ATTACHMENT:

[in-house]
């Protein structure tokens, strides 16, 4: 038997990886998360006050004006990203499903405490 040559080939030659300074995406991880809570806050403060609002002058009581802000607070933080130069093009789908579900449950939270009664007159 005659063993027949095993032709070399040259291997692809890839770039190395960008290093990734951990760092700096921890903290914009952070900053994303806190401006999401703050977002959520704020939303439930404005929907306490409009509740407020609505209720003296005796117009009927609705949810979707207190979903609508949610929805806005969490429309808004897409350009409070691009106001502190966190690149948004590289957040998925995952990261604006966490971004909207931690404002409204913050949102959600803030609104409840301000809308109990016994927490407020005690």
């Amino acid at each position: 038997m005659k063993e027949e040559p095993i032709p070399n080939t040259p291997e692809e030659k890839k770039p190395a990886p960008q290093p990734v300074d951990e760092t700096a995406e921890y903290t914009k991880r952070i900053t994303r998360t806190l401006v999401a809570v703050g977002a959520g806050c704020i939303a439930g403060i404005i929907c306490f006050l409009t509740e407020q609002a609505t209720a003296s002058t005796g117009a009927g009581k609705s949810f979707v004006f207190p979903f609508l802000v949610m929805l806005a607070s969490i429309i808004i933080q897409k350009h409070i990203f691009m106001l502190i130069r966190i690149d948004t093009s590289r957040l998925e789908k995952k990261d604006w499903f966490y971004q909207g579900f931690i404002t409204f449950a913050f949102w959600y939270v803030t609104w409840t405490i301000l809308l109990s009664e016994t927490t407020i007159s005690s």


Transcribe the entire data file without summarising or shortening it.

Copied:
[in-house]
């Protein structure tokens, strides 16, 4: 038997990886998360006050004006990203499903405490 040559080939030659300074995406991880809570806050403060609002002058009581802000607070933080130069093009789908579900449950939270009664007159 005659063993027949095993032709070399040259291997692809890839770039190395960008290093990734951990760092700096921890903290914009952070900053994303806190401006999401703050977002959520704020939303439930404005929907306490409009509740407020609505209720003296005796117009009927609705949810979707207190979903609508949610929805806005969490429309808004897409350009409070691009106001502190966190690149948004590289957040998925995952990261604006966490971004909207931690404002409204913050949102959600803030609104409840301000809308109990016994927490407020005690």
């Amino acid at each position: 038997m005659k063993e027949e040559p095993i032709p070399n080939t040259p291997e692809e030659k890839k770039p190395a990886p960008q290093p990734v300074d951990e760092t700096a995406e921890y903290t914009k991880r952070i900053t994303r998360t806190l401006v999401a809570v703050g977002a959520g806050c704020i939303a439930g403060i404005i929907c306490f006050l409009t509740e407020q609002a609505t209720a003296s002058t005796g117009a009927g009581k609705s949810f979707v004006f207190p979903f609508l802000v949610m929805l806005a607070s969490i429309i808004i933080q897409k350009h409070i990203f691009m106001l502190i130069r966190i690149d948004t093009s590289r957040l998925e789908k995952k990261d604006w499903f966490y971004q909207g579900f931690i404002t409204f449950a913050f949102w959600y939270v803030t609104w409840t405490i301000l809308l109990s009664e016994t927490t407020i007159s005690s």